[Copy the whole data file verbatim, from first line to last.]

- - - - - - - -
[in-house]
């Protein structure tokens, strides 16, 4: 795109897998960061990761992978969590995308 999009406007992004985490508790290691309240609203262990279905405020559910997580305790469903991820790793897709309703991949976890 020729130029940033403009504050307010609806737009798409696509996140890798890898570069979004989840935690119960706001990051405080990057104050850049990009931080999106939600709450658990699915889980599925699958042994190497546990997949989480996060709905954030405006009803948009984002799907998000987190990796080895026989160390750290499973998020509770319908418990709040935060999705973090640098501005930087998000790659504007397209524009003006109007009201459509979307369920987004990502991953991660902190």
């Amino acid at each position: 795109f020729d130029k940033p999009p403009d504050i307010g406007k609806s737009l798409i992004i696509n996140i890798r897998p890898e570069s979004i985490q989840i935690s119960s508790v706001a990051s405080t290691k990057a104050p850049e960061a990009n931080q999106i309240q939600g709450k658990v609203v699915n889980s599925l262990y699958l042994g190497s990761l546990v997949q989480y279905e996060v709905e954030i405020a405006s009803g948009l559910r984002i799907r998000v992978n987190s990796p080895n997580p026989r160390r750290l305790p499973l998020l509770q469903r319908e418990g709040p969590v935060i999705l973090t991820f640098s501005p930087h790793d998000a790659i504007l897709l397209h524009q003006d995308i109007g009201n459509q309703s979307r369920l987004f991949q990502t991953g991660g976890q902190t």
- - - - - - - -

[in-house]
């Protein structure tokens, strides 16, 4: 795109897998960061990761992978969590995308 999009406007992004985490508790290691309240609203262990279905405020559910997580305790469903991820790793897709309703991949976890 020729130029940033403009504050307010609806737009798409696509996140890798890898570069979004989840935690119960706001990051405080990057104050850049990009931080999106939600709450658990699915889980599925699958042994190497546990997949989480996060709905954030405006009803948009984002799907998000987190990796080895026989160390750290499973998020509770319908418990709040935060999705973090640098501005930087998000790659504007397209524009003006109007009201459509979307369920987004990502991953991660902190």
């Amino acid at each position: 795109f020729d130029k940033p999009p403009d504050i307010g406007k609806s737009l798409i992004i696509n996140i890798r897998p890898e570069s979004i985490q989840i935690s119960s508790v706001a990051s405080t290691k990057a104050p850049e960061a990009n931080q999106i309240q939600g709450k658990v609203v699915n889980s599925l262990y699958l042994g190497s990761l546990v997949q989480y279905e996060v709905e954030i405020a405006s009803g948009l559910r984002i799907r998000v992978n987190s990796p080895n997580p026989r160390r750290l305790p499973l998020l509770q469903r319908e418990g709040p969590v935060i999705l973090t991820f640098s501005p930087h790793d998000a790659i504007l897709l397209h524009q003006d995308i109007g009201n459509q309703s979307r369920l987004f991949q990502t991953g991660g976890q902190t």